Nearly 100 wildfires rage in Canadian province, no signs of slowing

Nearly 100 wildfires are currently raging in the Canadian province of Alberta, with experts saying that there were no signs of slowing down, the media reported.

Since the first local state of emergency was declared on May 4, over 782,000 hectares of land have burned, the BBC quoted local officials as saying.

Thousands of firefighters and support staff from across Canada and the US are helping to douse the wildfires, with dozens of them going out of control.

As of Friday, there were 93 active wildfires in Alberta, and experts have said that an end to the controlling the flames was no where in sight.

By Tuesday, 19,576 people had been forced to evacuate their homes in Alberta, officials said.

Wildfires in Alberta are typical in May, according to Terri Lang, a meteorologist with Environment and Climate Change Canada.

During the spring, the snow begins to melt, exposing the twigs, branches, and dead leaves beneath. Experts refer to this as “fuel”.

Warm temperatures and dry conditions increase the fuel’s flammability. But this year, Alberta was subject to both record-breaking heat and below-average rainfall.

“That just exacerbated the whole situation,” the BBC quoted Lang as saying.

From the middle of February to mid-May, the majority of central and northern Alberta received 50 per cent less rainfall this year than the typical 90-day average over the same period, she said, and 75-100 per cent less in some parts of the area.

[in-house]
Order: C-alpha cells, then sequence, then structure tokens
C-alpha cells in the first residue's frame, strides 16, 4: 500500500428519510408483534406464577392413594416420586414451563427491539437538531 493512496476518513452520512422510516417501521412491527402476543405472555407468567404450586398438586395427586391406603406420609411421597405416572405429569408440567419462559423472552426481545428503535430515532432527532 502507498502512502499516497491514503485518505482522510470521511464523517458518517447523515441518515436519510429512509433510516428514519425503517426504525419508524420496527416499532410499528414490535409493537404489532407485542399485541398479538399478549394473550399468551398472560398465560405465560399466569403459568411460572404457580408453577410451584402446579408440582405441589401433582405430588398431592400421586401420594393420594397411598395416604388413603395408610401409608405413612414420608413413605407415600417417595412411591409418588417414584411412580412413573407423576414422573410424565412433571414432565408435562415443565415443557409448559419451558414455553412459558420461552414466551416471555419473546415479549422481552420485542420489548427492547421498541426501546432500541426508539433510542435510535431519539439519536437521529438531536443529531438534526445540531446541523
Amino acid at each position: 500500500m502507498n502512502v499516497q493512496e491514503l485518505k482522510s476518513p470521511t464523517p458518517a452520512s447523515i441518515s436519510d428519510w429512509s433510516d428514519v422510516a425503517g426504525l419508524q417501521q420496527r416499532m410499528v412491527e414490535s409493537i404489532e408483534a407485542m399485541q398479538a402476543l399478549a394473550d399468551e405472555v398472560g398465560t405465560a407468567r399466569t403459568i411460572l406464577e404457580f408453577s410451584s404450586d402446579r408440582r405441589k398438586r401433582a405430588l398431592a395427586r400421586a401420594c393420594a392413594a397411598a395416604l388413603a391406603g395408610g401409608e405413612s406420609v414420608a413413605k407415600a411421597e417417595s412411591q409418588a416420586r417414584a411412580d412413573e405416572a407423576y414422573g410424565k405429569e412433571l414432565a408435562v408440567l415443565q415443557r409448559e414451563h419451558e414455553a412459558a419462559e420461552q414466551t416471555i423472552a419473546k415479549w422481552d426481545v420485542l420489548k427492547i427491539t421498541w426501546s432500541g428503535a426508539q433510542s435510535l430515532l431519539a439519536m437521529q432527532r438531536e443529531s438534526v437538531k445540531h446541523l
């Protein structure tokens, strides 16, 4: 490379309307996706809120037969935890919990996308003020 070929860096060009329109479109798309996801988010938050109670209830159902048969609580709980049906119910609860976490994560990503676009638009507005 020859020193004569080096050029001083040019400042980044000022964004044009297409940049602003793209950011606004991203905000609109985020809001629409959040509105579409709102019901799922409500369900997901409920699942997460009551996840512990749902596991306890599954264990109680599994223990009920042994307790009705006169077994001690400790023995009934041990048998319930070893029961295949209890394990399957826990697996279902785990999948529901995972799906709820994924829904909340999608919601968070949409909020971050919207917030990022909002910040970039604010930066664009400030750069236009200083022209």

The meteorologist also noted that average temperatures were 3-6 degrees higher than the normal, adding that heat records across Alberta were broken 158 times between May 1-15 alone.

“It’s alarming. We’ve seen similar events, but not this early in the year. The amount of smoke being belched out by these fires is unbelievable. It’s covering pretty much all of western Canada. And that has effects on people too.”

Mike Flannigan, research chair for predictive services, emergency management and fire service at Thompson Rivers University, said: “My colleagues and I are attributing this largely to human-caused climate change.”

“As our climate warms, we can expect to see more fire, more smoke. Not every year, but on average, we are going to see more bad fires.”

Disclaimer: This Article is auto-generated from the IANS news service


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